However, the one piece of policy the Conservatives are proposing that I really like is the Federal Accountability Act. Harper elaborated on the Act today and has decided to tackle polling.
Don't get me wrong, I'm as addicted to SES as the next blogger (Tories are up 1 point today OMG OMG!!!), but government dollars being used for partisan polling is a major problem, even if no one ever really talks about it. I, in jest, asked for an inquiry into Earnscliffe back in November and now Harper has echoed that, asking for an inquiry, or review into government polling. (Although it is kind of funny for Harper to say "I'm suggesting it's always been awfully convenient for Mr. Martin to set up a commission to investigate his political opponents in the Liberal party but not necessarily his own actions, which may have been dubious" as he's suggesting an inquiry into the actions of his political enemy. But I digress.)
More importantly, Harper has promised to publish all polls conducted with government dollars within six months, presumably to embarrass any government using them for partisan purposes. He's also promising open bidding, to prevent the Earnscliffe wiring we've seen in years past. I have no problem with tax dollars being spent on government polling (if contracts are fairly tendered), but when it's done for partisan purposes, the party itself should pay.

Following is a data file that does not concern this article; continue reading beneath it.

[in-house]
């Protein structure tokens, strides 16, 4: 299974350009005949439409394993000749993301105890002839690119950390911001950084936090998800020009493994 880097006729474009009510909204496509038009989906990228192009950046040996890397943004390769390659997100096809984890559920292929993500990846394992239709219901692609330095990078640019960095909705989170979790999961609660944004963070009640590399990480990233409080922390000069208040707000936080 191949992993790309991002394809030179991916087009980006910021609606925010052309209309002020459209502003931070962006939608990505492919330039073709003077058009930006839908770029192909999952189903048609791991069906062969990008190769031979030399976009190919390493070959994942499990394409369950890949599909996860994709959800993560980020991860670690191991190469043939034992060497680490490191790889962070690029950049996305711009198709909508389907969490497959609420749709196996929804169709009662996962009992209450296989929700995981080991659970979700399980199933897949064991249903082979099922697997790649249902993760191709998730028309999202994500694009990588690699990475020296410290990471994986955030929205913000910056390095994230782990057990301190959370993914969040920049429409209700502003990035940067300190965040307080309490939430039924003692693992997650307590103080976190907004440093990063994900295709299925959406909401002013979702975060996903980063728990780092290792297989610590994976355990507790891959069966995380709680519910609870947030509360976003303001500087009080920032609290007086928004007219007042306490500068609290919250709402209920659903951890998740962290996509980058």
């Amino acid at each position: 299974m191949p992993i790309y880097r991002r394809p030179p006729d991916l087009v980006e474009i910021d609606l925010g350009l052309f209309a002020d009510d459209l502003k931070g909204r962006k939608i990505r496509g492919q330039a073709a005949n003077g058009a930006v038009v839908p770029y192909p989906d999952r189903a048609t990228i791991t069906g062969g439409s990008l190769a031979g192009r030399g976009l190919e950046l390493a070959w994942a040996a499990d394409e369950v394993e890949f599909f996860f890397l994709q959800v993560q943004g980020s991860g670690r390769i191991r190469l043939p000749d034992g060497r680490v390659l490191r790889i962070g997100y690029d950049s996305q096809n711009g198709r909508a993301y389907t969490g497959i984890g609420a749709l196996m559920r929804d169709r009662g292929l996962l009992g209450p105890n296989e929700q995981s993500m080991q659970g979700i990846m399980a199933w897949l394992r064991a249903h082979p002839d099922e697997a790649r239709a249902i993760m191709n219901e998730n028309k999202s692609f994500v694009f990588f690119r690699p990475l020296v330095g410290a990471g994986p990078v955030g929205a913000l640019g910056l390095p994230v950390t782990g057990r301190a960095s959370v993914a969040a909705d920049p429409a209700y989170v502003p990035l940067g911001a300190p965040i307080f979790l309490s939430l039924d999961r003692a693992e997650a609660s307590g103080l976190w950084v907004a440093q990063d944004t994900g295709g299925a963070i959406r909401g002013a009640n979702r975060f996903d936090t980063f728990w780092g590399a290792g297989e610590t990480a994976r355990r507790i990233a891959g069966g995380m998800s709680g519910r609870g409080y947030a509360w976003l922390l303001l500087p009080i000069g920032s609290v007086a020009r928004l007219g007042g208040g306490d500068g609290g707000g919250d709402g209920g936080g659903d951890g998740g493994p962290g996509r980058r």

And, I must say, I do like the rest of the Act too:
Banning corporate and union donations, while limiting personal donations to $1,000;
Overhauling lobbying laws and banning all ministers, ministerial staffers or senior public officials from lobbying
government for five years after leaving their post;
Give more power to the Lobbyists Registrar, Ethics Commissioner, Information Commissioner and the Auditor General, and;
Give the Auditor General a mandate to conduct a complete review of the more than $30 billion in annual federal grants, contributions and contracts.
Banning corporate donations and limiting individual donations to $1,000 finishes what Jean Chretien's campaign finance legislation began. Cutting down on the incestuous lobbyist/government relationship is another step in the right direction. While I'm not sure the Auditor General needs more power, giving the AG that power could actually come back to hurt Harper if he ever forms government so I'll give him marks for guts on that one.
All in all, this is smart policy and popular policy. It's also policy the NDP (and maybe the BQ and Grits) would support in the event of a Tory minority government so there's chance it will see the light of day.